Preparations for a 2017 test flight of NASA's giant new rocket for deep space exploration could add up to 2,000 jobs at Kennedy Space Center, the center director said Thursday.
"Those folks will need to be here processing the rocket for the launch," KSC chief Bob Cabana told reporters.
Cabana expects the jobs to start coming online in 2014 or 2015, reversing the sharp drop in contractors that accompanied the shuttle fleet's retirement this year.
Houston Chronicle, September 17:
The unveiling of what could become the most powerful rocket ever built by humans provides insurance that the Johnson Space Center at Clear Lake will remain a hub of the U.S. space program and a bulwark of the Clear Lake economy.
Now that NASA has revived the former Orion Crew Capsule as part of the SLS while extending the life of the International Space Station controlled from JSC, there should be plenty of work training astronauts for the new missions.
That's reassuring for the space center's workforce (currently around 14,000), which has lost some 3,800 employees and contractors in the last year and a half with the cancellation of Constellation and the end of the space shuttle program.
Huntsville Times, September 18:
Huntsville's Marshall Space Flight Center is the program office in charge of developing the new rocket. "It's going to be a pretty important piece of our portfolio," Marshall Director Robert Lightfoot said Thursday.
But the new rocket isn't all Marshall does. It supports the International Space Station and has pieces of NASA's science and technology programs. Lightfoot is also establishing the National Institute of Rocket Propulsion at Marshall to serve as a center of expertise in rocket propulsion.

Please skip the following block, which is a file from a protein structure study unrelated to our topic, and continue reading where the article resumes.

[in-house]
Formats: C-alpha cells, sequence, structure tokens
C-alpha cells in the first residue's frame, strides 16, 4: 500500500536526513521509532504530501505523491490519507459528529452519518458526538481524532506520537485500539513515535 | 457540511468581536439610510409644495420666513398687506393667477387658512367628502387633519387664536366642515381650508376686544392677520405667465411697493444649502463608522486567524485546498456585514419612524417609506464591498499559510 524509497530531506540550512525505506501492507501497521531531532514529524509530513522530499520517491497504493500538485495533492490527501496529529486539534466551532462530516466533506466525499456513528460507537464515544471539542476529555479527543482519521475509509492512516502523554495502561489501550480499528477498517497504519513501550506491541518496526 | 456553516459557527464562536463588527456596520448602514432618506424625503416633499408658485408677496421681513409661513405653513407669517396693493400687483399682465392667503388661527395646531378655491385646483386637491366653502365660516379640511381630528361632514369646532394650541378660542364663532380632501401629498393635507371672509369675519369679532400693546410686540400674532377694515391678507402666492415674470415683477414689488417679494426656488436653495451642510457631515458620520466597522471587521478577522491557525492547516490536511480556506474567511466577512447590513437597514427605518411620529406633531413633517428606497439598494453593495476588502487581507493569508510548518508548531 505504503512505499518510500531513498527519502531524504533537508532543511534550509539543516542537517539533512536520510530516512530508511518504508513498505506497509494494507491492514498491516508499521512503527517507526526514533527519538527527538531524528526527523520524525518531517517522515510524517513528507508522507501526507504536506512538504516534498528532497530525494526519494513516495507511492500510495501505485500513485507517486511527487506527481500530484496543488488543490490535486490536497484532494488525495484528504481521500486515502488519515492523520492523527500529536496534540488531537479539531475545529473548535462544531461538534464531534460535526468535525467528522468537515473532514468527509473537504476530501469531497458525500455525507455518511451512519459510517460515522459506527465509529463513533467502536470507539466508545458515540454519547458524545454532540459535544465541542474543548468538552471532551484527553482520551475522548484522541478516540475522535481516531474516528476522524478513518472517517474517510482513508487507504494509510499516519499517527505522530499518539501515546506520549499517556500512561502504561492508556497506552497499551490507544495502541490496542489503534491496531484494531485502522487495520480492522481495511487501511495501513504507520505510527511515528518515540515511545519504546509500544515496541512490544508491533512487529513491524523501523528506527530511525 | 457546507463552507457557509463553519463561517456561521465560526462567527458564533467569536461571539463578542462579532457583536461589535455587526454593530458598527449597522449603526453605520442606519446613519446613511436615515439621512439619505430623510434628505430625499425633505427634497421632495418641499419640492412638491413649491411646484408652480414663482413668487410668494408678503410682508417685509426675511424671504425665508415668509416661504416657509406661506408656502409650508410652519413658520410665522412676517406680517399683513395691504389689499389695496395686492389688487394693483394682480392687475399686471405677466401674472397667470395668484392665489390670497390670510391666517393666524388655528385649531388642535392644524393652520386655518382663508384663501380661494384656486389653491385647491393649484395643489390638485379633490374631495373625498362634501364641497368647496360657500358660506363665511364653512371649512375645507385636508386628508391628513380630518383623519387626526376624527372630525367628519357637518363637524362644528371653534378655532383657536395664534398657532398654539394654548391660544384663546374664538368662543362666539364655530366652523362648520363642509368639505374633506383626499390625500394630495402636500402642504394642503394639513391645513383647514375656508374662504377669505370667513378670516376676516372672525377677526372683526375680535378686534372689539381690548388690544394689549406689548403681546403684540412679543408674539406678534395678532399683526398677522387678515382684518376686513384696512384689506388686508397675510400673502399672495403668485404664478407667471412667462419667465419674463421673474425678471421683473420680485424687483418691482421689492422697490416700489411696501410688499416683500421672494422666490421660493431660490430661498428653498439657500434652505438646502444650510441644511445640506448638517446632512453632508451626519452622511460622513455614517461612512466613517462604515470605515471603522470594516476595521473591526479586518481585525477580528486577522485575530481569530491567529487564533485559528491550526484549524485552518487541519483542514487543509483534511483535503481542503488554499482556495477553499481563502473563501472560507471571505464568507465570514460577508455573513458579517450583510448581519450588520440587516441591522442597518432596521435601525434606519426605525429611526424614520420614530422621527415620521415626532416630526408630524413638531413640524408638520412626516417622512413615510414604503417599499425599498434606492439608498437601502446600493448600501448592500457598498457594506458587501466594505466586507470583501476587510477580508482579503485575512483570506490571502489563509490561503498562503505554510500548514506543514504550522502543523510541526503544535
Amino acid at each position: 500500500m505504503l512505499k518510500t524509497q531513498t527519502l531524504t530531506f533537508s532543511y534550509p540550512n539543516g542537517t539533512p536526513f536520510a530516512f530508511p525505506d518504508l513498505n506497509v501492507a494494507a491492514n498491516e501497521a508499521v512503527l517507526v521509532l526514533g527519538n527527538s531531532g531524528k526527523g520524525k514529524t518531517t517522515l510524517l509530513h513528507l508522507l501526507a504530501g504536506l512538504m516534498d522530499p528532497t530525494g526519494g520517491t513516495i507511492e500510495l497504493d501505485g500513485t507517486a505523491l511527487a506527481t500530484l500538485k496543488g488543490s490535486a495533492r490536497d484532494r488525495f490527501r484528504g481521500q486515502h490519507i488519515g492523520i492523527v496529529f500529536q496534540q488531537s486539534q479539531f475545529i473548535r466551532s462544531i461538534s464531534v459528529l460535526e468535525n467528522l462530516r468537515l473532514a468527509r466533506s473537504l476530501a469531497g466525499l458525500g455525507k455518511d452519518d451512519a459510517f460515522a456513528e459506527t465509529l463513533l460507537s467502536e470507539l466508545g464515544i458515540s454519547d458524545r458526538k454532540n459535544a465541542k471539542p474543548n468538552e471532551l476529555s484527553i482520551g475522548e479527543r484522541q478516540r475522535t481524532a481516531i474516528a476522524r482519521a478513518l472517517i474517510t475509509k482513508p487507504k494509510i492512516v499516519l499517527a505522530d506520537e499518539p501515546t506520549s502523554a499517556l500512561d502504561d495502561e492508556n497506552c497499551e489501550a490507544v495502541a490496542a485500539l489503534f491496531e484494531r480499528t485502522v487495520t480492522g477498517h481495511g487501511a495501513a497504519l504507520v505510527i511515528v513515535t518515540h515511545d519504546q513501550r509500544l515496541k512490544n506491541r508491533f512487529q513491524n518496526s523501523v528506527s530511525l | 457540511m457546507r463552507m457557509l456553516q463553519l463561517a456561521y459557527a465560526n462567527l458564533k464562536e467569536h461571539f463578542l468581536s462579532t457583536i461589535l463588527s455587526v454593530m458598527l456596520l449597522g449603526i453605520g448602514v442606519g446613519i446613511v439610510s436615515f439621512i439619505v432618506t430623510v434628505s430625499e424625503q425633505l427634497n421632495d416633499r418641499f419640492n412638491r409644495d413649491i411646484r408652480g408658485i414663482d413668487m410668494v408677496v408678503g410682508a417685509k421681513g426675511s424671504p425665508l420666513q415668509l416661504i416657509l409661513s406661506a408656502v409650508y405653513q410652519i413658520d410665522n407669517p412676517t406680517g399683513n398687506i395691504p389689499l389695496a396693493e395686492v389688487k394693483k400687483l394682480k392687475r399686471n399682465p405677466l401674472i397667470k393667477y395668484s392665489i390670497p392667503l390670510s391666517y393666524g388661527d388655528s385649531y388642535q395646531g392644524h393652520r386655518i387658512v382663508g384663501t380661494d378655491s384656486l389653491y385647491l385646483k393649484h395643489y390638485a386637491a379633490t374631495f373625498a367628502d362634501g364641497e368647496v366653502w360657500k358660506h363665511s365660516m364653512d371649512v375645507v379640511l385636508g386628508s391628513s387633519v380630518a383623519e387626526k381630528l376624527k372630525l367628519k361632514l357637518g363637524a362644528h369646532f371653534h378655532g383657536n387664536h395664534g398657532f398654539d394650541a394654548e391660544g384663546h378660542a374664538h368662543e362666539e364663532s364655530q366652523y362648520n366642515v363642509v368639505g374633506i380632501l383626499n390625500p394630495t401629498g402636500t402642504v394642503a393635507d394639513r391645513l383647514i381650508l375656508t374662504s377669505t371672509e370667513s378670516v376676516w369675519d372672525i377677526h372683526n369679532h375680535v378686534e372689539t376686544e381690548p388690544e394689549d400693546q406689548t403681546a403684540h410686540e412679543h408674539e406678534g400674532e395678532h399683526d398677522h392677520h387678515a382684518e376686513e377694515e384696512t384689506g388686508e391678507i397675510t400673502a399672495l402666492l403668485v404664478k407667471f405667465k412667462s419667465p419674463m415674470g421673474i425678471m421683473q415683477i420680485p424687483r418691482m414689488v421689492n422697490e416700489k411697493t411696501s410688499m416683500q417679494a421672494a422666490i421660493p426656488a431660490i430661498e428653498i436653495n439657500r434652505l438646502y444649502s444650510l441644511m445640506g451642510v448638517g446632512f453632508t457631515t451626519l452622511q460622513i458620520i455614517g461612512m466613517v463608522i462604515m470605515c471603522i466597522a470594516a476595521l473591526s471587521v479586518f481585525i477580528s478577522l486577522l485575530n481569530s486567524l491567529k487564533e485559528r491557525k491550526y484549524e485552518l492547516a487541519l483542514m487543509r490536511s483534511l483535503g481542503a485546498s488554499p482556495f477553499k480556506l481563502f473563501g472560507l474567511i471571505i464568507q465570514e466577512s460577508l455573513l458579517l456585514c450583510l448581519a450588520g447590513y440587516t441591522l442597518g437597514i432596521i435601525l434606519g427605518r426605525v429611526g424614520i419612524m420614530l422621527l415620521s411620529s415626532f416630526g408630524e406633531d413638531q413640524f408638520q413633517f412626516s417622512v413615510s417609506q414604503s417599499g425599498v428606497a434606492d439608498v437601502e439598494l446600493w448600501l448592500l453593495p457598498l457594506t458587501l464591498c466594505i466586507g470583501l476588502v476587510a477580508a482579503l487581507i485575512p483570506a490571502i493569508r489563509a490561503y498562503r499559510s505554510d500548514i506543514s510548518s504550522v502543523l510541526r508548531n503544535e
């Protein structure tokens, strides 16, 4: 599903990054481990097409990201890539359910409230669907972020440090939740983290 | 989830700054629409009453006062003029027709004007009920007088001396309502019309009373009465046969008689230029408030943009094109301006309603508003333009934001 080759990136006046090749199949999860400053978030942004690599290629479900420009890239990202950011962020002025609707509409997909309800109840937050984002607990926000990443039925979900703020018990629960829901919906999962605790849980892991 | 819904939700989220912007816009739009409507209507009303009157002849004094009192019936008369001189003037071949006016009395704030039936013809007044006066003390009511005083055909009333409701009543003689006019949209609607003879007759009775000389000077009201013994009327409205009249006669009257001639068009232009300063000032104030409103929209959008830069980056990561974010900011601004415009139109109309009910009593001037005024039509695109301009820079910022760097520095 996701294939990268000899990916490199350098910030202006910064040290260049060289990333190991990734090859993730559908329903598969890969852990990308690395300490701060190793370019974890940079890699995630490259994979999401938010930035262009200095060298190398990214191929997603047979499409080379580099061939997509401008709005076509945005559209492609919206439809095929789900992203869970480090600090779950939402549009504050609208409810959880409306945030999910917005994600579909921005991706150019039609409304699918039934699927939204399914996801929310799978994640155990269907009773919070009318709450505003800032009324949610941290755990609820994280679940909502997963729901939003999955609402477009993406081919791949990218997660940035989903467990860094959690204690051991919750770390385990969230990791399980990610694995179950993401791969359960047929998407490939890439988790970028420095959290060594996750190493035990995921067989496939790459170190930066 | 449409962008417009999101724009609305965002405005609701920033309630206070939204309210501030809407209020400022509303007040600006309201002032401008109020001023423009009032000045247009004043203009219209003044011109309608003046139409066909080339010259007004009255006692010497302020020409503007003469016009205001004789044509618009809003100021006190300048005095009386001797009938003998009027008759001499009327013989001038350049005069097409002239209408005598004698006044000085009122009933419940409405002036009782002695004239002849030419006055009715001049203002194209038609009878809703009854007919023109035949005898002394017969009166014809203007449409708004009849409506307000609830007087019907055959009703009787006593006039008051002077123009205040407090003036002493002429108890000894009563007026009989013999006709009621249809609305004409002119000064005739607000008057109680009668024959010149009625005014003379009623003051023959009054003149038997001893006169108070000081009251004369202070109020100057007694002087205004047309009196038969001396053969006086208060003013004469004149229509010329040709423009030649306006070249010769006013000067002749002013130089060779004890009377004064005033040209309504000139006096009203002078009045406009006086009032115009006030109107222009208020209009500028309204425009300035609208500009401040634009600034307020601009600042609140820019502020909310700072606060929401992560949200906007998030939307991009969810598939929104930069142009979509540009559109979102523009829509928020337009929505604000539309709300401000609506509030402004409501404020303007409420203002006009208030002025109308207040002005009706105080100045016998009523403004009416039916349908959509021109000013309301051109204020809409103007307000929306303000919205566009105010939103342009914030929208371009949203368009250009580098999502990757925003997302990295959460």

Those missions add up to 2,500 civil service jobs and 3,500 contractor jobs for a total of 6,000 jobs attached to the Marshall center today, a spokesman said last week.
In the next five years alone, before the SLS even flies a test flight, it's estimated that the project will cost about $3 billion a year, or $15 billion over those five years.
Let's assume that each SLS employee is handsomely compensated with a salary and benefits of $100,000 per year.
Divide $15 billion by that number, and it works out to 30,000 employees per year over five years.
Apollo at its height employed 46,000 in 1969.
Much of the $15 billion will go to capital expense, of course.
But if the real mission of the Space Launch System is to preserve jobs, and the income that goes with it, certainly there must be a far cheaper and more efficient means of investing $3 billion a year over the next five years.
Space sector jobs are treated as if they're magical and mystical, a secret known only to a chosen few. But how many of those jobs are so unique and specialized that those employees must be well-paid to keep polishing the chrome — the "standing army" as Pournelle calls it?
When the horseless carriage was invented, should the federal government have intervened to preserve the "standing army" of stagecoach builders?
Space worker skills might have been unique and specialized in the 1960s when Apollo began, but they're not so unique now. Several companies — from established aerospace firms such as Boeing and Lockheed Martin, to startups such as SpaceX and Blue Origin — have been able to hire space engineers without much difficulty. Other nations hire them too.
The Apollo generation also had a mission. Every U.S. human space flight vehicle has had a mission. For Project Mercury, it was to determine if a human could fly in space. Project Gemini taught us spacewalks, long-duration flight, and rendezvous-and-docking. Apollo walked men on the Moon and returned rocks. The Space Shuttle built the International Space Station.
The SLS will do ... what?
President Obama has proposed a mission to an asteroid in 2025 and a Mars mission in the 2030s, but Congress hasn't followed up on that proposal.
For now, the SLS appears to be only a monument to everything that's wrong with the American political process.